I am officially getting old. Technology has finally come up with something that, like my grandparents and the VCR, I just don't get. Now, mind you, I am not as digitally attuned as I could be in the first place. I don't have a cell phone. I don't have an iPod or any other mp3 player. I don't have a flatscreen television. The only reason I have a DVR is because it came with my satellite dish. However, those are all things I would have if I had the wherewithal to purchase them. It's not lack of will, it's lack of funds.

Twitter, on the other hand...

Well, I tried. I really did. On the advice of someone I trust, I thought I'd give it a go. I confess as social marketing I wasn't on it long enough for it to go anywhere, but I was on it long enough to see that, while it had its uses for me, it was going to be frustrating and confusing. Those two characteristics are the death knell for any technology in my life.

In terms of use, it became a good way to keep track of my writing, in terms of what I was getting done each day. This, in turn, helped me stay on track and keep with my goals. It also made adding up my word count much easier. I suspect, eventually, it might have become a good way to make various announcements to my adoring public. (Hey, it could happen.) Then Twitter went and ate some of my posts. It didn't eat them completely, but they vanished off the page with just my updates on it.

Which became a problem when I started trying to follow other people. Because then on my home page, I had to scrawl and scrawl to find my own posts. So instead of helping me keep track of my word counts, it was eating my posts (or should that be twits?) and actually increasing the amount of work I had to do in the one area I thought I had found a use for it.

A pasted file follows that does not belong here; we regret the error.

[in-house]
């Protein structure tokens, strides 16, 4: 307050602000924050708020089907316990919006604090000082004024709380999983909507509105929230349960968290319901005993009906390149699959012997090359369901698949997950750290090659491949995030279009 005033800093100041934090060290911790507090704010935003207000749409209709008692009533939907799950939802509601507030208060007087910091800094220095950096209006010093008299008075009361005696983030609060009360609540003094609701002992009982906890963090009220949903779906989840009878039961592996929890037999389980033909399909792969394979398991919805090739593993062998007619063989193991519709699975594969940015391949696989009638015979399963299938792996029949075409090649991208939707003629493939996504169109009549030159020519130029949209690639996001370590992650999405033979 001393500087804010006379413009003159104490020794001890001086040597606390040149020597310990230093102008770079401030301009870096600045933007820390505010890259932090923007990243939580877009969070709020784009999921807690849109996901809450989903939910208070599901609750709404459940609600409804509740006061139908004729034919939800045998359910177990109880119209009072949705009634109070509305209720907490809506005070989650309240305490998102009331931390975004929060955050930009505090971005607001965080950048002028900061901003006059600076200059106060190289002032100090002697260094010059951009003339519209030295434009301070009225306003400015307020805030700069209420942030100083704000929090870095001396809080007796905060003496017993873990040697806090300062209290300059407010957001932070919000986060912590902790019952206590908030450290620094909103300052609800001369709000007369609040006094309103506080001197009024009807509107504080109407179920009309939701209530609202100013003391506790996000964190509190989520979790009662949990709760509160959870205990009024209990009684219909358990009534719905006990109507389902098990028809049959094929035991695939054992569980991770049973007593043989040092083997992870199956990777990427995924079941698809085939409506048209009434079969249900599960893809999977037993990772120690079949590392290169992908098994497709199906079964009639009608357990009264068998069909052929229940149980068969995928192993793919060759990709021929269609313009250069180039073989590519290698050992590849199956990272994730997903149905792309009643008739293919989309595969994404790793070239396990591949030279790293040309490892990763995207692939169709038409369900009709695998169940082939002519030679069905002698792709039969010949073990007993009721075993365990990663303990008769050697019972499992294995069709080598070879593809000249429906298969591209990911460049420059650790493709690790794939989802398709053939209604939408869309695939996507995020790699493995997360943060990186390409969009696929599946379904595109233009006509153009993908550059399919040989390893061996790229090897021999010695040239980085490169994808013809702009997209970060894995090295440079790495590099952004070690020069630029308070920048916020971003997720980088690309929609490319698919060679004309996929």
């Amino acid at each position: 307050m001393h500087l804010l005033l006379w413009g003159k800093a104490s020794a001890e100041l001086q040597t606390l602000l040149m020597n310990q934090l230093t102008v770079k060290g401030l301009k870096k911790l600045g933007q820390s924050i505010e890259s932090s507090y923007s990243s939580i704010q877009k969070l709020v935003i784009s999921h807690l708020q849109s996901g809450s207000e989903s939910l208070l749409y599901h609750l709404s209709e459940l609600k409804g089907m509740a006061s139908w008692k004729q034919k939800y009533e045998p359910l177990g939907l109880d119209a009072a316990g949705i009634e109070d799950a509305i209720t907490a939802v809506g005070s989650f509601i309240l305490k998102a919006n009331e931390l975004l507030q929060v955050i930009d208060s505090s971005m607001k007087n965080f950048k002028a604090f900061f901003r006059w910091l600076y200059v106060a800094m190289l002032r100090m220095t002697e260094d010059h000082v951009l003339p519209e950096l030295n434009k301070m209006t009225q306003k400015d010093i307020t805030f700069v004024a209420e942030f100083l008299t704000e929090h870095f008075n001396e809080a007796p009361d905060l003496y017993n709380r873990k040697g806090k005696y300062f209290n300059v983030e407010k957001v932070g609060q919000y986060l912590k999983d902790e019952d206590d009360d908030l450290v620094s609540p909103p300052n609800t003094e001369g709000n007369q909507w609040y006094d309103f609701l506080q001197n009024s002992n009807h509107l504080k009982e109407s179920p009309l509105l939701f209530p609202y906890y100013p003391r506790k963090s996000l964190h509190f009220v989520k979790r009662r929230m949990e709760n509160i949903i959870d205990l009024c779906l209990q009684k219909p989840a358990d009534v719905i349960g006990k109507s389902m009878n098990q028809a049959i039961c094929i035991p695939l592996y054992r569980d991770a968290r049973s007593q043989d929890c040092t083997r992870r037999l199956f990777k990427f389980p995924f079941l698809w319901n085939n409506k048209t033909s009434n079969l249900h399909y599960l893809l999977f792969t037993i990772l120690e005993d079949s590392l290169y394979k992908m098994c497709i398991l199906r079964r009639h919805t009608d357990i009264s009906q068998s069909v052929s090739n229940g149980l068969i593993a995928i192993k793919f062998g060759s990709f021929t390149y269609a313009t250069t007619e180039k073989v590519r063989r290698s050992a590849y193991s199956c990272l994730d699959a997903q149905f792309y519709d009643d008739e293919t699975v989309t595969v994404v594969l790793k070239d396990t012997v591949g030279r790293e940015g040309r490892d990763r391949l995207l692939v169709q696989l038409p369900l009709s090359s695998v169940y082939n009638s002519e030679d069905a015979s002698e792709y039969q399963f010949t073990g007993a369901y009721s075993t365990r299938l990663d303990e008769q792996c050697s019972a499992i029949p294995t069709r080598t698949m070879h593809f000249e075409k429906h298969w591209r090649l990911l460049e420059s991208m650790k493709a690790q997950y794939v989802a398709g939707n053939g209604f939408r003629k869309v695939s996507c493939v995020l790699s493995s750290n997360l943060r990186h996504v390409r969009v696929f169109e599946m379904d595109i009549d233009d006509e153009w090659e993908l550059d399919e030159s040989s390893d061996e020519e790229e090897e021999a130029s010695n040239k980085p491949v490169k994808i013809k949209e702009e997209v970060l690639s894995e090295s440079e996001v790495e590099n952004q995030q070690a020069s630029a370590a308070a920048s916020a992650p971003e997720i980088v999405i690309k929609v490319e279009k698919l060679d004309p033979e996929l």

My only solution to this would seem to be not to follow anyone. Which there were two problems with. One, there are some people I wouldn't mind genuinely following, and knowing what was going on. However, I discovered choosing wisely could be difficult. Get someone who updates only a little, and it doesn't clutter things up. Get someone who tweets everything... and suddenly your home page is drowning. Not to mention it starts to feel a little voyeuristic, and not in a good way. I really don't need to know everything some people seem to feel compelled to tweet about.

(One of these was one of my favorite authors, who, if you ask me, could spend less time writing twits and more time writing his next book. Which I'm still waiting for.)

The second problem with this became apparent once other people started following me. I was raised with a certain ethical/moral code that say, if they extend this courtesy to me, I ought to do it to them. Only, this got me back to the first problem. I don't really want to follow all these people, and besides, it started to feel more like a numbers game than anything else. I abhor popularity contests of any kind, always have. (Yes, yes, childhood issues.)

So when those two things combined with the sudden decline in usefulness that occurred when my posts disappeared... I decided I'd had enough. Maybe, given enough time, I could manage it better and learn how to do so. For right now, I'll stick with the resources I have. I can keep track of my word counts the old fashioned way, and anything I really have to say will go here.

Besides, I tend to get wordy, and 140 characters isn't a lot.